The Machines Talk: Kone's machine learning and IoT journey

Kone Machines Talk

By Trevor Clarke, TRA Director

You know that weird feeling when you step onto an escalator or travellator thinking it is, but it isn’t moving? The one where your muscle memory tells you one thing, but the fact it isn’t moving makes you do a mini jolt or stumble? Kind of embarrassing and awkward. Kone wants to help you avoid it.

How? By empowering its customers and engineers better leveraging IoT sensors and machine learning.

Unlike airlines, shipping, automobile manufacturers, or public transportation providers, Kone does it with escalators and elevators.

The company is, what I would term, an excellent example of an enterprise in an operational technology domain going digital. A pursuer of OT and IT convergence, of a sort.

You see, in most places that have escalators, travellators or lifts, the building managers often only found out they weren’t moving when one of their staff noticed or a customer complained – machines weren’t connected for the most part so notifications were analog. The subsequent action to rectify the situation could only ever be reactive - the customer frustration was already felt.

In some instances, a machinery failure or stoppage, can pose a risk, especially in high traffic areas or elevators.

This was a challenge that Kone identified and is attempting to address with 24/7 services it launched in February this year. Services that combine internet of things (IoT) sensors, with machine learning (on IBM Watson) and data analytics.

“Our aim is to use these technologies by combining or connecting our service base, where we have 1.1 million elevators and escalators and then provide better maintenance services with these technologies and also new people flow solutions,” said Samu Salmelin, Head of Services and Solutions R&D, KONE.

“It is 24/7 connected services. What we are providing there with for our customers is really better predictability for their buildings, for their assets. We are providing them better service because we are able to take actions before equipment fails. We are able to be much more on top of the things on behalf of our customers. So if you think of the current way that we often operate, it's actually customer or users who identify a performance gap, a noisy elevator, something that might feel unsafe or even a malfunction. And now with better connectivity, and by using machine learning, implementing algorithms that are running in the cloud, we are able to predict the failures and we are also of course able to act faster according then to the service contracts we have with our customers, with the new technologies.”

One thing Kone has not done as it has rolled out its services is replace staff with technology; one of the big fears of robots and AI. Previously, Kone maintenance staff would rely on their professional skills, intuition, experience and analysis of the issue at hand. The challenge with this, is not that Kone staff couldn’t do the job – it’s that it was always reactive.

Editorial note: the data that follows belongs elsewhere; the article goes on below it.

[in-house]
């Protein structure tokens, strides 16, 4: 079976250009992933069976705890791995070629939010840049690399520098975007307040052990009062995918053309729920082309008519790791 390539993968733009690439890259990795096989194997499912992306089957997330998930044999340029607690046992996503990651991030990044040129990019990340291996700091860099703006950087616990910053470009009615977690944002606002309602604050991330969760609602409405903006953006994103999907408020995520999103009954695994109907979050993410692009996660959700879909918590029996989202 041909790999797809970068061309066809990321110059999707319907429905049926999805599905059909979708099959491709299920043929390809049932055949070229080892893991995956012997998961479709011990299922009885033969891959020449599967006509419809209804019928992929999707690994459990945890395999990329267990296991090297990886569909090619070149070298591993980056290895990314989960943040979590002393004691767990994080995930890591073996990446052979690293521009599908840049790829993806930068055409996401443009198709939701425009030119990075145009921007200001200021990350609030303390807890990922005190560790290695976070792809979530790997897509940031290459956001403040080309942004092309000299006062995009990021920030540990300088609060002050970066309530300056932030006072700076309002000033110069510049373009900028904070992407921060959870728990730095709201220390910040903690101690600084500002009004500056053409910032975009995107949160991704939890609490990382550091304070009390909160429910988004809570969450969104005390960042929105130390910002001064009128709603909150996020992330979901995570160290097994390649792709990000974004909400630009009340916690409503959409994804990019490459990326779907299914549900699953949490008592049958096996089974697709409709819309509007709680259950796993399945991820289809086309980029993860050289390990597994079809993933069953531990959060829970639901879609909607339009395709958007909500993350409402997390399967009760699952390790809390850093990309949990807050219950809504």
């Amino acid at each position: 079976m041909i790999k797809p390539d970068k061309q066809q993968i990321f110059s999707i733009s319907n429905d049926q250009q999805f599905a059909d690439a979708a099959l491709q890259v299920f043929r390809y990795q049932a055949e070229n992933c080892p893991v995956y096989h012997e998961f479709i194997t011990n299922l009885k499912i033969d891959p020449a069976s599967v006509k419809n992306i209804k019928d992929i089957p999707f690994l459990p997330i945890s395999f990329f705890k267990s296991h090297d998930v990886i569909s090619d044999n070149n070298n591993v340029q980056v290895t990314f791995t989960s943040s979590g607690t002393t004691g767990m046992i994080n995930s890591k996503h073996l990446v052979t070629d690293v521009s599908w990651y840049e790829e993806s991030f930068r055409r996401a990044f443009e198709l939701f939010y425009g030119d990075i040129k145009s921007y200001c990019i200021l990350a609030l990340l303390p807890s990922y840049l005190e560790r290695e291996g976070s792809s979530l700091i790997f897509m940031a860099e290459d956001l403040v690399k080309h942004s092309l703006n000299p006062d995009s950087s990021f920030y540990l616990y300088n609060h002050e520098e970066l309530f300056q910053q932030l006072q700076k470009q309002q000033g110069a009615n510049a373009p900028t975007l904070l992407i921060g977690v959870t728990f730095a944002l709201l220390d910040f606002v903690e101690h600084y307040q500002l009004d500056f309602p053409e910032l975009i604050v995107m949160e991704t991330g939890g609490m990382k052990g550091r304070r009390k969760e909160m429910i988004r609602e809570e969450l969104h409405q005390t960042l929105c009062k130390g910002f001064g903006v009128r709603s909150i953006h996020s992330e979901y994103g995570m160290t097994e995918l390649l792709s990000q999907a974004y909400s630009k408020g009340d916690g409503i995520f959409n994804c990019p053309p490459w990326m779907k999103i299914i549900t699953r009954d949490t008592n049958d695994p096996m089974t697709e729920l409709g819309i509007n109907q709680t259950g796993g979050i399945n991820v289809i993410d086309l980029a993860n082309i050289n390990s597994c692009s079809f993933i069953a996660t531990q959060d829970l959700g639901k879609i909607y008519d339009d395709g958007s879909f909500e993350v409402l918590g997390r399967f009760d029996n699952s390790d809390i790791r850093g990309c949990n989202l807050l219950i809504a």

“Now we are able to provide them really actionable information. Instead of them taking on preventative maintenance tasks, they are really able to do predictive maintenance, predictive repairs, and also focus the maintenance efforts to the areas where we have seen the condition deteriorate,” Salmelin said. “It can be the condition of a piece of wearing parts, or it can be a condition that is by the customer feeling for example, vibrations in the elevator, and then we are able to have recommendations to our technicians.”

To help in the predictive analytics side Kone has connected a lot of its machinery to the internet with a range of sensors. You can see an example of it at a campaign website here. The site lets anyone listen to a narration of the movement of an elevator and the sensors it is hosting sending its position and status to the Kone cloud. From Shanghai to France voyeurs and elevator tragics (is there such a thing?) can get their kicks out of monitoring a host of locations.

This of course is only part of the story. Using machine learning the company is now able to predict failure of components along with getting a better set of data on their customers. For Kone this is key – no two customers are really the same. To offer a more compelling service and achieve its own goals , Kone needs to tailor services to individual clients.

“I would obviously start from the customer, and thinking about how the technology has really enabled to renew your business model and the ways of working. I think there are wonderful new technologies out there, but you have to really think if it is for your business. At the same time you have to be visionary. You have to be able to do things which are uncertain that have not been proven yet,” Salmelin said.

“But, keeping the customer and the business in the, center, especially the customer value -- that's the key. And then the technology, they are tools -- means -- to achieve things. I think that's the key. And easily you can maybe fall into that where you get fascinated by the technology, but you still need to make it serve your business.

“The technology is, in a way, the easy part. But how do you really make it serve the business? How do you then take the people on board and think about -- how does it really enhance your people? Because our business is people-business and we have to really help our people to serve our customers, and then this technology has to enable -- make it easier than what it has been before and give you more insights to do the work. I think that those are after all, the essential things.”